Urban Wire Three Ways Social Security Could Become More Equitable and Sustainable
Rachel Kenney, Chantel Boyens
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A group of older adults talking to each other outside.

Social Security plays a critical role in many Americans’ lives, providing economic security to millions of retirees, people with disabilities, and families. But it also faces significant challenges. Changes to benefits and program administration could address Social Security’s shortcomings while reinforcing its many strengths.

In 2023, more than 70 million people will receive Social Security benefits and payments, and Social Security will cover about 181 million workers and their families. As an integral part of the social safety net, Social Security offers numerous benefits to its millions of beneficiaries: it insures workers against the loss of earnings because of death, retirement, or disability; helps bolster economic security for disadvantaged groups; and protects beneficiaries from rising costs of living.

Speaking at a recent Urban Institute event, Kilolo Kijakazi, acting commissioner of the Social Security Administration (SSA), called the program “a core source of financial security not only for workers but for their families too.”

But the program’s actuaries estimate that the Social Security trust funds will be depleted by 2034. Historically low staffing levels at both the SSA and state Disability Determination Services offices, which help determine eligibility for Social Security Disability Insurance (DI) benefits, have reduced service levels and created a backlog of more than 1 million initial disability claims. And burdensome application processes dissuade some eligible people from even applying for disability benefits.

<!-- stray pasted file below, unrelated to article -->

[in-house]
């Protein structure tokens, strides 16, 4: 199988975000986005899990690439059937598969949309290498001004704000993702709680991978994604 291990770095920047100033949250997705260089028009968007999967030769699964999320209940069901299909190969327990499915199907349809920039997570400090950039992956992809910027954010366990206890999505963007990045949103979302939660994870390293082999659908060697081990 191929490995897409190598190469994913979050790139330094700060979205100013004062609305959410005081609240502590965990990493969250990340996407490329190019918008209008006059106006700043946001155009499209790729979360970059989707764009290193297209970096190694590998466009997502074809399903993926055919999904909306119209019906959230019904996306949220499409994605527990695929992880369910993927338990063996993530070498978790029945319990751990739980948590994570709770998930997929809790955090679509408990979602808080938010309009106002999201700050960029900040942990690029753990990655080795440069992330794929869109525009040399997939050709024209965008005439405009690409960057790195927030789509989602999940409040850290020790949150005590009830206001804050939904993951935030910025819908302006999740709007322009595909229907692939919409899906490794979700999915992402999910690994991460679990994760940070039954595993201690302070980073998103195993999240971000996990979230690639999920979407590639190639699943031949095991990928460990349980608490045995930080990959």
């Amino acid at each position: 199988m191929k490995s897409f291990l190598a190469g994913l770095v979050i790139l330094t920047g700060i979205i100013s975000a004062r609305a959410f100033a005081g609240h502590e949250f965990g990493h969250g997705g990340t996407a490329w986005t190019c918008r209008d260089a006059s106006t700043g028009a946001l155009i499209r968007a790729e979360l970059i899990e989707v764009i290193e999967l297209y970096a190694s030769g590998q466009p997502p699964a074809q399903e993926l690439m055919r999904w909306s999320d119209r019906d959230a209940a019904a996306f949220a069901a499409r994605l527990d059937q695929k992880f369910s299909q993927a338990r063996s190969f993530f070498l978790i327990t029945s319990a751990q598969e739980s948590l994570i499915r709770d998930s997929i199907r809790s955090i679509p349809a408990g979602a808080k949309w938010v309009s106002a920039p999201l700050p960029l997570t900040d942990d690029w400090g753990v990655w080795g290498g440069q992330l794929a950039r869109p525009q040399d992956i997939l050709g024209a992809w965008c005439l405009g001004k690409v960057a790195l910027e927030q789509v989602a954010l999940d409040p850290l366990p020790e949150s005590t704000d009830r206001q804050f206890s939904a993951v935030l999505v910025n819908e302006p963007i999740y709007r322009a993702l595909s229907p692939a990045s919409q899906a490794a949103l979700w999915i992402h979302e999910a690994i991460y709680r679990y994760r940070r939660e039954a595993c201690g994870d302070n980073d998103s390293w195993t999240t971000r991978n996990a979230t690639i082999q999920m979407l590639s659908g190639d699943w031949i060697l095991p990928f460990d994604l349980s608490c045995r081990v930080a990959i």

Despite these obstacles, three key strategies—proposed by experts at the Urban convening—could help the SSA better serve current and future beneficiaries.

  1. Expand services that help people access benefits

Research has documented wide-ranging benefits of participating in Social Security programs. Supplemental Security Income (SSI)—which serves older people, nonelderly adults, and children with a disability and limited income and assets—can reduce a young person’s likelihood of becoming involved in the criminal legal system or incarcerated. And participating in SSI or DI can decrease the risk of financial difficulties like bankruptcy.

But burdensome applications, office closures, a lack of internet access for completing applications, the need to obtain medical records, and other barriers often make applying for and receiving SSI and DI benefits difficult.

Keeping field offices open is especially important for preserving access to SSI and DI benefits. One study found that field office closures reduce the number of disability applications submitted by 10 percent overall and by 16 percent in neighborhoods surrounding closed offices. And applications dropped most for those with limited education and earnings. The SSA needs adequate funding for its administrative budget, including for field operations and staffing, to keep field offices open and accessible.

  1. Address—rather than reinforce—systemic disadvantages

In many ways, Social Security enhances equity, including significantly reducing the racial wealth gap. Before factoring in Social Security, research shows that white households have five to seven times the wealth of Black and Latinx households. But with Social Security, white households’ wealth drops to two to three times that of Black and Latinx households.